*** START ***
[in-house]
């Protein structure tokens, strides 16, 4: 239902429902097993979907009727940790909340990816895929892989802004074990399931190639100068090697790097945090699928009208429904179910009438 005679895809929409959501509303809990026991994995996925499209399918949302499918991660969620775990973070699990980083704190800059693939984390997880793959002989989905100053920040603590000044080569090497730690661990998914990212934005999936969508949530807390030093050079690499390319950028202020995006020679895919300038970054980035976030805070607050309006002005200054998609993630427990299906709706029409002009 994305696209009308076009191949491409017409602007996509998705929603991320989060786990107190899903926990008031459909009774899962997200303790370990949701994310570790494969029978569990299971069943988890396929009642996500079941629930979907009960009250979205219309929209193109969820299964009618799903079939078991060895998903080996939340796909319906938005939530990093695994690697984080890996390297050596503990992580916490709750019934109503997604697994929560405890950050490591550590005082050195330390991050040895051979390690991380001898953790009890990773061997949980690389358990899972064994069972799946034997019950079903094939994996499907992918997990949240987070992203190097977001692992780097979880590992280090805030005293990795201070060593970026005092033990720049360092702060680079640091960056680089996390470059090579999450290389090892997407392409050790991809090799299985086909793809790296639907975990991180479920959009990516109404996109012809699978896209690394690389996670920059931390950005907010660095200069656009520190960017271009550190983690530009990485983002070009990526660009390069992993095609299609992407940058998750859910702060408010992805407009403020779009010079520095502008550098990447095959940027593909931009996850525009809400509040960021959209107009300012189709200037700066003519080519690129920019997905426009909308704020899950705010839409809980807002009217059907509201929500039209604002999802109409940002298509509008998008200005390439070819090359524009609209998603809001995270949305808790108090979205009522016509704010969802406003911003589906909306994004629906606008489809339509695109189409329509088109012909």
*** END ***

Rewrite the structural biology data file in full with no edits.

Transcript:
[in-house]
């Protein structure tokens, strides 16, 4: 239902429902097993979907009727940790909340990816895929892989802004074990399931190639100068090697790097945090699928009208429904179910009438 005679895809929409959501509303809990026991994995996925499209399918949302499918991660969620775990973070699990980083704190800059693939984390997880793959002989989905100053920040603590000044080569090497730690661990998914990212934005999936969508949530807390030093050079690499390319950028202020995006020679895919300038970054980035976030805070607050309006002005200054998609993630427990299906709706029409002009 994305696209009308076009191949491409017409602007996509998705929603991320989060786990107190899903926990008031459909009774899962997200303790370990949701994310570790494969029978569990299971069943988890396929009642996500079941629930979907009960009250979205219309929209193109969820299964009618799903079939078991060895998903080996939340796909319906938005939530990093695994690697984080890996390297050596503990992580916490709750019934109503997604697994929560405890950050490591550590005082050195330390991050040895051979390690991380001898953790009890990773061997949980690389358990899972064994069972799946034997019950079903094939994996499907992918997990949240987070992203190097977001692992780097979880590992280090805030005293990795201070060593970026005092033990720049360092702060680079640091960056680089996390470059090579999450290389090892997407392409050790991809090799299985086909793809790296639907975990991180479920959009990516109404996109012809699978896209690394690389996670920059931390950005907010660095200069656009520190960017271009550190983690530009990485983002070009990526660009390069992993095609299609992407940058998750859910702060408010992805407009403020779009010079520095502008550098990447095959940027593909931009996850525009809400509040960021959209107009300012189709200037700066003519080519690129920019997905426009909308704020899950705010839409809980807002009217059907509201929500039209604002999802109409940002298509509008998008200005390439070819090359524009609209998603809001995270949305808790108090979205009522016509704010969802406003911003589906909306994004629906606008489809339509695109189409329509088109012909």